October 28, 2021
Valuation and estate planning go hand in hand. After all, the tax implications of various estate planning strategies depend on the value of your assets at the time they’re transferred.
The COVID-19 pandemic has had a significant impact on the value of many business interests and other assets, which may create some attractive estate planning opportunities. It also presents unique challenges for valuation professionals. As a result, it’s more important than ever to involve experienced valuation experts in the estate planning process.
What are the opportunities?
With the value of many assets depressed (in many or most cases temporarily), now may be an ideal time to gift them, either directly to family members or to irrevocable trusts and other estate planning vehicles. Transferring assets while values are low also allows you to use as little of your gift and estate tax exemption as possible, maximizing the amount available for future gifts or bequests. As the economy fully recovers and assuming your asset values rebound, your beneficiaries should enjoy substantial growth outside your taxable estate.
What are the challenges?
The pandemic has created a situation that’s truly uncharted territory for the valuation profession. Unlike other economic crises in recent years, most of the damage to the economy resulted from business closures and restrictions and other measures designed to help contain the virus.
For business valuations, the current environment presents several challenges, including:
Known or knowable. A fair market valuation generally doesn’t consider “subsequent events” — that is, events that occur after, and weren’t “known or knowable” on the valuation date. Experts generally agree that the COVID-19 pandemic wasn’t known or knowable as of December 31, 2019. Yet for valuation dates after that, determining whether the pandemic was known or knowable and should be considered in valuing a business or other asset can be a formidable task.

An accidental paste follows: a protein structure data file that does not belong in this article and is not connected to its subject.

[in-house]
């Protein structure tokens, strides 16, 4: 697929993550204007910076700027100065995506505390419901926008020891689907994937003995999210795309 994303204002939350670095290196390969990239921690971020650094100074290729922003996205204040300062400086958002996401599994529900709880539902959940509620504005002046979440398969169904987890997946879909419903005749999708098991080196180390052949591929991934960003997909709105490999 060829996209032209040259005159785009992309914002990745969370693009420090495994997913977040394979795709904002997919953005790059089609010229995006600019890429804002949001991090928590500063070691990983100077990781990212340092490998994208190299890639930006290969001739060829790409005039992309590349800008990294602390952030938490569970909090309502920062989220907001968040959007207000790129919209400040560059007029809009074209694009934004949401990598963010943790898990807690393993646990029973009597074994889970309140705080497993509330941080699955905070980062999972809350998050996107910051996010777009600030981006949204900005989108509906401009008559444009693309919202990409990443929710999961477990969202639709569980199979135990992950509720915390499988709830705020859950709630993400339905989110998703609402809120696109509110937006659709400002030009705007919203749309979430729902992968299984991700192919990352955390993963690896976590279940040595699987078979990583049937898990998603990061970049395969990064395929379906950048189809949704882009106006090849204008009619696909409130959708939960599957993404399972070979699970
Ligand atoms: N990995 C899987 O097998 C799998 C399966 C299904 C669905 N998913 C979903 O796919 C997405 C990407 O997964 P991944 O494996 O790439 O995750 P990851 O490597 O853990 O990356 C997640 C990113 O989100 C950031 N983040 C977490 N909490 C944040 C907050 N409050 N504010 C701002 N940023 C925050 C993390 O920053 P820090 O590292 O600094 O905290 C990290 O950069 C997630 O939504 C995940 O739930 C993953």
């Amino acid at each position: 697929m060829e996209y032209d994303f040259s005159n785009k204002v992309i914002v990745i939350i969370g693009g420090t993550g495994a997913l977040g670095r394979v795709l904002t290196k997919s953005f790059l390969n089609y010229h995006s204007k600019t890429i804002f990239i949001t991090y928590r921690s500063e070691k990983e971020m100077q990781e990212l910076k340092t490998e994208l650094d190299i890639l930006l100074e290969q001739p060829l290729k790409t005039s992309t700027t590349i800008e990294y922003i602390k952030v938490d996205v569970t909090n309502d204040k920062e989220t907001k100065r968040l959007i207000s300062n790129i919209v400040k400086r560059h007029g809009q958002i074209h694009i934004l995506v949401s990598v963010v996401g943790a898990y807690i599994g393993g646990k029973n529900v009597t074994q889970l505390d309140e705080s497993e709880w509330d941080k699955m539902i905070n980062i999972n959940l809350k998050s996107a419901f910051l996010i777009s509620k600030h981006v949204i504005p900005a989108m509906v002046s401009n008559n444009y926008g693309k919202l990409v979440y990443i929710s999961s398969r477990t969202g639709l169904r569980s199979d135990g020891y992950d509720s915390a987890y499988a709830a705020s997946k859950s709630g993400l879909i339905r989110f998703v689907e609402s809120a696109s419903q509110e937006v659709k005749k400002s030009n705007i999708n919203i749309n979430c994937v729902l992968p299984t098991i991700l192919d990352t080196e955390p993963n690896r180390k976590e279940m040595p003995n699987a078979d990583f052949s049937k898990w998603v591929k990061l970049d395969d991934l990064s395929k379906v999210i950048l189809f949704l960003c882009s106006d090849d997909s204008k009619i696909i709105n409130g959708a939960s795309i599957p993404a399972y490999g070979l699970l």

Valuation approaches. Generally, valuators consider all three of the major valuation approaches: the income, market and asset approaches. The pandemic may affect the relative appropriateness of each approach and the amount of weight they should be assigned.
For example, market-based methods, which rely on data about actual transactions involving comparable businesses, may be less relevant today if the underlying transactions predate COVID-19 (although it may be possible to adjust to reflect the pandemic’s impact).
Many valuators are emphasizing income-based methods, such as the discounted cash flow (DCF) method, which involves projecting a business’s future cash flows over a defined period (such as five years) and discounting them to present value. The advantage of DCF is that it provides a great deal of flexibility to model a business’s expected financial performance based on current conditions as well as assumptions about its eventual return to “normal” over the next several years.
Regardless of the method or methods used, it’s important for valuators to consider a business’s available cash and expected cash needs to assess its viability as a going concern. These considerations will be critical in evaluating a business’s risk and the impact of that risk on value.
What’s it worth?
Depressed asset values can create attractive estate planning opportunities. While the pandemic has dropped the value of some assets, others haven’t been affected or have even increased in value. Contact us with questions regarding the valuation of your assets.